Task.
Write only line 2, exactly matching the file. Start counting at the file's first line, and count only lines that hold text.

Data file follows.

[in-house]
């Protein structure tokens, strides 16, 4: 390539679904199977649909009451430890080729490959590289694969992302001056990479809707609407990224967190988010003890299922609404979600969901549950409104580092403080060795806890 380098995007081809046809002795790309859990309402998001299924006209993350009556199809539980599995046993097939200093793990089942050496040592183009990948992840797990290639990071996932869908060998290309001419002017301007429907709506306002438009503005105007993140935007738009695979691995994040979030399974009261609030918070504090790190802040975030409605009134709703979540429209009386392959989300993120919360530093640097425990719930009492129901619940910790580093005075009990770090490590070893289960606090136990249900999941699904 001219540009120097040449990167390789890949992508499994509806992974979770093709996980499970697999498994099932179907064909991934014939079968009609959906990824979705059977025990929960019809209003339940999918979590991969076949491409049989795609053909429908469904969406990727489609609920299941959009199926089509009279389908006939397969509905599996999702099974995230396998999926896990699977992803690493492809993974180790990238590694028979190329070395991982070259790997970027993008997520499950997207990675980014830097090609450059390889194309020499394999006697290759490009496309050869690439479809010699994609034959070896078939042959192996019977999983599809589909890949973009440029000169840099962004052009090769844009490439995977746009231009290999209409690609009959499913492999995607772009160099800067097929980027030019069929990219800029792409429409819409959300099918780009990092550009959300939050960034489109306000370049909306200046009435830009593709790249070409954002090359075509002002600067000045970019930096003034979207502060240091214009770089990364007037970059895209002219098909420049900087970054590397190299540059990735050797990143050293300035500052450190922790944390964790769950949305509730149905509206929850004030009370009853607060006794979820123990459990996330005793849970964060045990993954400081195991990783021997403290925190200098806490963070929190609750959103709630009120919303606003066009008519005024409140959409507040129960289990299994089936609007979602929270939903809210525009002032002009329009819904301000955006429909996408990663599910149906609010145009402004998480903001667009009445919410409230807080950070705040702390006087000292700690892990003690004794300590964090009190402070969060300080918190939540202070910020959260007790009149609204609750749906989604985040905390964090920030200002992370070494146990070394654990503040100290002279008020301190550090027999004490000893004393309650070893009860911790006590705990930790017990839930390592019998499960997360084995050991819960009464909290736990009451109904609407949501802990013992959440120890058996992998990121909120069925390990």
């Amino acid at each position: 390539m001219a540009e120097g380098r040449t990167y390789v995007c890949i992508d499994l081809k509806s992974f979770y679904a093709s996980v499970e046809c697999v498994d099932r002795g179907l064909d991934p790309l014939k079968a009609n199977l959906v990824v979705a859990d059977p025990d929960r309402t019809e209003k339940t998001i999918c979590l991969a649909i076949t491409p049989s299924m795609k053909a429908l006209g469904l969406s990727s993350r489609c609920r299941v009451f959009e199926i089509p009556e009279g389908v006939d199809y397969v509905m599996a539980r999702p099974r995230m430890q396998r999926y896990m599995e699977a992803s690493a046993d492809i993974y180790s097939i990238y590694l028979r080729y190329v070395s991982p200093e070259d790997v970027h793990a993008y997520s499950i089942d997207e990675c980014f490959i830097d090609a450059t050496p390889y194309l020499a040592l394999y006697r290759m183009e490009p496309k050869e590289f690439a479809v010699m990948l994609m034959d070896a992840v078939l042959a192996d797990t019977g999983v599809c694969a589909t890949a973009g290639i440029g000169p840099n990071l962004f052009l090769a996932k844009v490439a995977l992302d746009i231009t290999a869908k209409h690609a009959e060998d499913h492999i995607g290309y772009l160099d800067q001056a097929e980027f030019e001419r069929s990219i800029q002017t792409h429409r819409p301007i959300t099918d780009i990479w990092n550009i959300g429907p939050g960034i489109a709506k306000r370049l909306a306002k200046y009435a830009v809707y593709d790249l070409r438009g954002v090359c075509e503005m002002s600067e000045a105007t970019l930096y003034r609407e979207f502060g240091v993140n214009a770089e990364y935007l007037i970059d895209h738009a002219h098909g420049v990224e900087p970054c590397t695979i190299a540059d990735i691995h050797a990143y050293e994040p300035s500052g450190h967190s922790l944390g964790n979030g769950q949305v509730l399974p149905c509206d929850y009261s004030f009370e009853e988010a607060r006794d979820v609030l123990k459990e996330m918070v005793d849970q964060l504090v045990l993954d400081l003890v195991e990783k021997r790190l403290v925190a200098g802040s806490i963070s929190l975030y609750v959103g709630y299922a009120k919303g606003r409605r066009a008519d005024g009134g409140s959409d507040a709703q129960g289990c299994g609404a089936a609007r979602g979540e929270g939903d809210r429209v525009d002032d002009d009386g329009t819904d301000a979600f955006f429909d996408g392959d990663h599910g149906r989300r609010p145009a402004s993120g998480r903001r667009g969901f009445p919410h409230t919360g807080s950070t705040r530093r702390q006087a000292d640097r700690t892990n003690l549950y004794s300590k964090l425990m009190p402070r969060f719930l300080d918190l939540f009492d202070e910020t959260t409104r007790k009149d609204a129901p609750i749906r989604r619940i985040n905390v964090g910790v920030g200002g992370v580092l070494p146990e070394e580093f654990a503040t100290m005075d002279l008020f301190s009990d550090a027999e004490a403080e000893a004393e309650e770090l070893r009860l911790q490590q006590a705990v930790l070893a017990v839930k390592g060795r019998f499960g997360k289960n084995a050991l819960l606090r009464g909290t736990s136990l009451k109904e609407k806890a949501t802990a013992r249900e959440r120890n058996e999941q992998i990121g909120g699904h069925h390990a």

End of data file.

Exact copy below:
């Protein structure tokens, strides 16, 4: 390539679904199977649909009451430890080729490959590289694969992302001056990479809707609407990224967190988010003890299922609404979600969901549950409104580092403080060795806890 380098995007081809046809002795790309859990309402998001299924006209993350009556199809539980599995046993097939200093793990089942050496040592183009990948992840797990290639990071996932869908060998290309001419002017301007429907709506306002438009503005105007993140935007738009695979691995994040979030399974009261609030918070504090790190802040975030409605009134709703979540429209009386392959989300993120919360530093640097425990719930009492129901619940910790580093005075009990770090490590070893289960606090136990249900999941699904 001219540009120097040449990167390789890949992508499994509806992974979770093709996980499970697999498994099932179907064909991934014939079968009609959906990824979705059977025990929960019809209003339940999918979590991969076949491409049989795609053909429908469904969406990727489609609920299941959009199926089509009279389908006939397969509905599996999702099974995230396998999926896990699977992803690493492809993974180790990238590694028979190329070395991982070259790997970027993008997520499950997207990675980014830097090609450059390889194309020499394999006697290759490009496309050869690439479809010699994609034959070896078939042959192996019977999983599809589909890949973009440029000169840099962004052009090769844009490439995977746009231009290999209409690609009959499913492999995607772009160099800067097929980027030019069929990219800029792409429409819409959300099918780009990092550009959300939050960034489109306000370049909306200046009435830009593709790249070409954002090359075509002002600067000045970019930096003034979207502060240091214009770089990364007037970059895209002219098909420049900087970054590397190299540059990735050797990143050293300035500052450190922790944390964790769950949305509730149905509206929850004030009370009853607060006794979820123990459990996330005793849970964060045990993954400081195991990783021997403290925190200098806490963070929190609750959103709630009120919303606003066009008519005024409140959409507040129960289990299994089936609007979602929270939903809210525009002032002009329009819904301000955006429909996408990663599910149906609010145009402004998480903001667009009445919410409230807080950070705040702390006087000292700690892990003690004794300590964090009190402070969060300080918190939540202070910020959260007790009149609204609750749906989604985040905390964090920030200002992370070494146990070394654990503040100290002279008020301190550090027999004490000893004393309650070893009860911790006590705990930790017990839930390592019998499960997360084995050991819960009464909290736990009451109904609407949501802990013992959440120890058996992998990121909120069925390990």